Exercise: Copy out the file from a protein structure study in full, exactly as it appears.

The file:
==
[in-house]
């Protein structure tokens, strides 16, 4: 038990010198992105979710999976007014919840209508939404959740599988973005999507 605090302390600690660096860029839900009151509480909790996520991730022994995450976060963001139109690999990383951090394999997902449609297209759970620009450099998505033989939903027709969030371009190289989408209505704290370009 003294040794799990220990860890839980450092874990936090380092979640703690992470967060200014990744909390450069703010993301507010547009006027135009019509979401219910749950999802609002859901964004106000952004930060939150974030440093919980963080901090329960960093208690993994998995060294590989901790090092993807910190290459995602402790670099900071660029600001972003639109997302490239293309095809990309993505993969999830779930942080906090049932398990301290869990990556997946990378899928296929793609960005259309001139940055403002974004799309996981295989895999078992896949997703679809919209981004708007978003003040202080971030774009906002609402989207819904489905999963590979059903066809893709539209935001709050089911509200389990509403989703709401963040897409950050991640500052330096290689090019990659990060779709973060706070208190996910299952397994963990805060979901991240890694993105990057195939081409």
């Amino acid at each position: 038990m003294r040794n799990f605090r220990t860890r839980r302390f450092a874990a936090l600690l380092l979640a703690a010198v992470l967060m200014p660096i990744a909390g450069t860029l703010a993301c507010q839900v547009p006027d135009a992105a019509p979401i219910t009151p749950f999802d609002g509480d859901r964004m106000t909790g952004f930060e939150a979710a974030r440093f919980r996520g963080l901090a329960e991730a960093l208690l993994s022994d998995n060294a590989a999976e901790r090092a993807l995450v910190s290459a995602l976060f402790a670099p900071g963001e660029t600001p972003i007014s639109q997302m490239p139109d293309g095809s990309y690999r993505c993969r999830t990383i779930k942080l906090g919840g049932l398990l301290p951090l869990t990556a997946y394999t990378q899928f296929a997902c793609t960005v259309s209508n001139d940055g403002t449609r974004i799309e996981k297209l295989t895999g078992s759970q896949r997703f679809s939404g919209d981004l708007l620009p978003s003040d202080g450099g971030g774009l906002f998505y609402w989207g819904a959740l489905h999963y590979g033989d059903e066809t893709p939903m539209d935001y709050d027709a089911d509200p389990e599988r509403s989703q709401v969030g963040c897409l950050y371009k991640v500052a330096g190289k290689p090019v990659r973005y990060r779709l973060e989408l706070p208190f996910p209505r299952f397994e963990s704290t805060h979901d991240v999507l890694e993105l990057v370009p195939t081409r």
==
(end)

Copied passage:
[in-house]
């Protein structure tokens, strides 16, 4: 038990010198992105979710999976007014919840209508939404959740599988973005999507 605090302390600690660096860029839900009151509480909790996520991730022994995450976060963001139109690999990383951090394999997902449609297209759970620009450099998505033989939903027709969030371009190289989408209505704290370009 003294040794799990220990860890839980450092874990936090380092979640703690992470967060200014990744909390450069703010993301507010547009006027135009019509979401219910749950999802609002859901964004106000952004930060939150974030440093919980963080901090329960960093208690993994998995060294590989901790090092993807910190290459995602402790670099900071660029600001972003639109997302490239293309095809990309993505993969999830779930942080906090049932398990301290869990990556997946990378899928296929793609960005259309001139940055403002974004799309996981295989895999078992896949997703679809919209981004708007978003003040202080971030774009906002609402989207819904489905999963590979059903066809893709539209935001709050089911509200389990509403989703709401963040897409950050991640500052330096290689090019990659990060779709973060706070208190996910299952397994963990805060979901991240890694993105990057195939081409």
């Amino acid at each position: 038990m003294r040794n799990f605090r220990t860890r839980r302390f450092a874990a936090l600690l380092l979640a703690a010198v992470l967060m200014p660096i990744a909390g450069t860029l703010a993301c507010q839900v547009p006027d135009a992105a019509p979401i219910t009151p749950f999802d609002g509480d859901r964004m106000t909790g952004f930060e939150a979710a974030r440093f919980r996520g963080l901090a329960e991730a960093l208690l993994s022994d998995n060294a590989a999976e901790r090092a993807l995450v910190s290459a995602l976060f402790a670099p900071g963001e660029t600001p972003i007014s639109q997302m490239p139109d293309g095809s990309y690999r993505c993969r999830t990383i779930k942080l906090g919840g049932l398990l301290p951090l869990t990556a997946y394999t990378q899928f296929a997902c793609t960005v259309s209508n001139d940055g403002t449609r974004i799309e996981k297209l295989t895999g078992s759970q896949r997703f679809s939404g919209d981004l708007l620009p978003s003040d202080g450099g971030g774009l906002f998505y609402w989207g819904a959740l489905h999963y590979g033989d059903e066809t893709p939903m539209d935001y709050d027709a089911d509200p389990e599988r509403s989703q709401v969030g963040c897409l950050y371009k991640v500052a330096g190289k290689p090019v990659r973005y990060r779709l973060e989408l706070p208190f996910p209505r299952f397994e963990s704290t805060h979901d991240v999507l890694e993105l990057v370009p195939t081409r």